Village of Coryville, PA

See View in 2004
See more on Asa Cory
Read article on Judith Celia Day's Death
Read the Good 'Ol Days from Frank Shick

Farmers Valley & Coryville

Farmers Valley, Coryville and Frisbee may be called synonymous terms.  They all form a part of the old settlement of Farmers Valley, of which so much is written in the general history as well as in this chapter.  In 1812 Francis King surveyed the fifty-acre tracts donated by John Keating Matthias Otto, Robert Gilbert, Jonathan Moore, Zachariah, Thomas and William Ashley.

The old post-office of Farmers Valley dates back to early in the "thirties," when Timothy R. Robbins was master.  Thomas Goodwin, Jackson Otto and F. C. Olds have filled the office.  The post-office of Coryville was established in 1872 with Asa H. Cory, masters, who has been continued in office since.

The Union Church of Farmers Valley was built early in the "fifties" through the exertions of A. J. Otto and Arnold Southwick.  Dan Lennox was the
carpenter and builder.  It has been open to all denominations, but the United Brethren may be said to be the principal worshipers.

The United Brethen Church at Coryville, or Frisbee, was built in 1878-79 on land donated by A. H. Cory.  The building cost over $2,000.

The United Brethen Society of Farmers Valley was founded October 19,  1867, with William S. Moore, T. R. Robbins, the Southwicks and John
Holmes the elder, as organizers.

The E. A. U. lodge of Farmers Valley was organized in February, 1886, with A. R. Tubbs, Mrs. Otto, J. H. McQuade, Mrs. Tubbs, Mrs. Ellen Otto. J. L.
Bean, A. Tyler, F. C. Olds and Dr. R. J. Sharp, officials.

TheTidewater pump station was established near A. H. Cory's house, but owing to the absence of gas the pumping works were moved to Rixford. On
June 19, 1887, a 25,000-barrel tank was burned, 1,000 teams bringing people to witness the fire.  The remaining tanks were moved to Ohio in 1888.

Lucius Rogers built the first steam saw, shingle and planing mill in Nunundah Creek valley in 1885.  Prior to that time saw-mills run by steam and
water-power were common along the banks of this stream, and a few are found today using up the remnant of pine and hemlock of the valley and hills.

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Death of Mrs. Judith Celia Day
McKean County Miner
January 30, 1908

Died at the home of her daughter, Mrs. B. F. Cory, Coryville, Pa., Mrs. Judith Celia Day, Friday afternoon, January 24th, shortly after three o'clock. Mrs. Day had been failing in health for several months, and for about two weeks before had been confined to her bed. During this illness, she was unconscious a greater part of the time and did not realize all the suffering she passed through.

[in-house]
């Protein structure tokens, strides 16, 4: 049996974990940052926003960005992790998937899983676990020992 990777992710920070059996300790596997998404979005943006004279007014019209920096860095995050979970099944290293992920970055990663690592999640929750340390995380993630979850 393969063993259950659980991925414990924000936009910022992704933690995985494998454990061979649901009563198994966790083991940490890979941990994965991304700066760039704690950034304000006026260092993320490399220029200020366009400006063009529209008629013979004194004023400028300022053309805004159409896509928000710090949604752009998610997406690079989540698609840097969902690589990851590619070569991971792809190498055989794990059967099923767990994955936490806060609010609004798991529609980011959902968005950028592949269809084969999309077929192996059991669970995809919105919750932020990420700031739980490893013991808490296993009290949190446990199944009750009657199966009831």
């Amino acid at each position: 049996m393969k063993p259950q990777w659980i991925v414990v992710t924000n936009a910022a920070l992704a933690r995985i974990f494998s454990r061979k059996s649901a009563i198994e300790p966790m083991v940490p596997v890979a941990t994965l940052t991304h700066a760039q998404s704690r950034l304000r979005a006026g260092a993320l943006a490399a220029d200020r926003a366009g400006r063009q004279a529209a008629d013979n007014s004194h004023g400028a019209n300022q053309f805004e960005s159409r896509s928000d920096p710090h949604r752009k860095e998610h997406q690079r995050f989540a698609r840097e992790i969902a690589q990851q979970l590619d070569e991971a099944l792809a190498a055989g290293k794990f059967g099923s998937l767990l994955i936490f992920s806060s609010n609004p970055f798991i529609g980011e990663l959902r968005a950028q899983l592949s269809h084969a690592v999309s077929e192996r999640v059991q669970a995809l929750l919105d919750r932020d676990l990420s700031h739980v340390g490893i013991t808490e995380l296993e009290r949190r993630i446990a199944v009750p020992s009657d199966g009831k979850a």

The deceased was the daughter of Hon. Joseph and Mary (Brown) Otto, and was born in Farmers Valley, on what is now known as the Martin farm, February 26, 1820. She was married to Augustus Day in 1845. They moved to Union, Broome Co., N. Y., where they lived for several years and then returned to Farmers Valley, and moved on to a farm on Cole Creek. Afterwards purchased the farm in Farmers Valley, which Mrs. Day still owned at the time of her death, and where she had since made her home. Mr. Day died March 25, 1887.

Hon. And Mrs. Joseph Otto were among the first settlers in this part of the country, having come here from Mifflin county, Pa., in 1809. Mr. Otto built the first farm house, taught the first school and held the first office in this county. He was at one time county treasurer and made several trips to Philadelphia on horseback to transact business, also held the office of Associate Judge for sixteen consecutive years.

Mrs. Day is survived by two sisters, Mrs. Mary Ann Curtis and Miss Ellen Otto, also an only son, Dr. D. B. Day, Ridgway, Pa., and four daughters, Mrs. B. F. Cory, Coryville, Pa., Mrs. Frank L. Souer, Jamestwon, N. Y., Mrs. J. L. Oviatt, East Smethport, Pa., and Mrs. Jane D. Young, Smethport, Pa..

In the death of this estimable lady, the community loses one of the oldest citizens, one who will be mourned by all who knew her. She was of a sweet, lovable disposition, always ready to lend a helping hand to those in need and always doing good.

The funeral services were held from the United Brethren church at Farmers Valley, of which she was a member, at 2 o'clock Sunday p.m., after a prayer at he residence of B. F. Cory in Coryville. The interment was in the Otto cemetery in Farmers Valley.

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Village of Coryville in 2004

photo credit: Melissa Hall 2004

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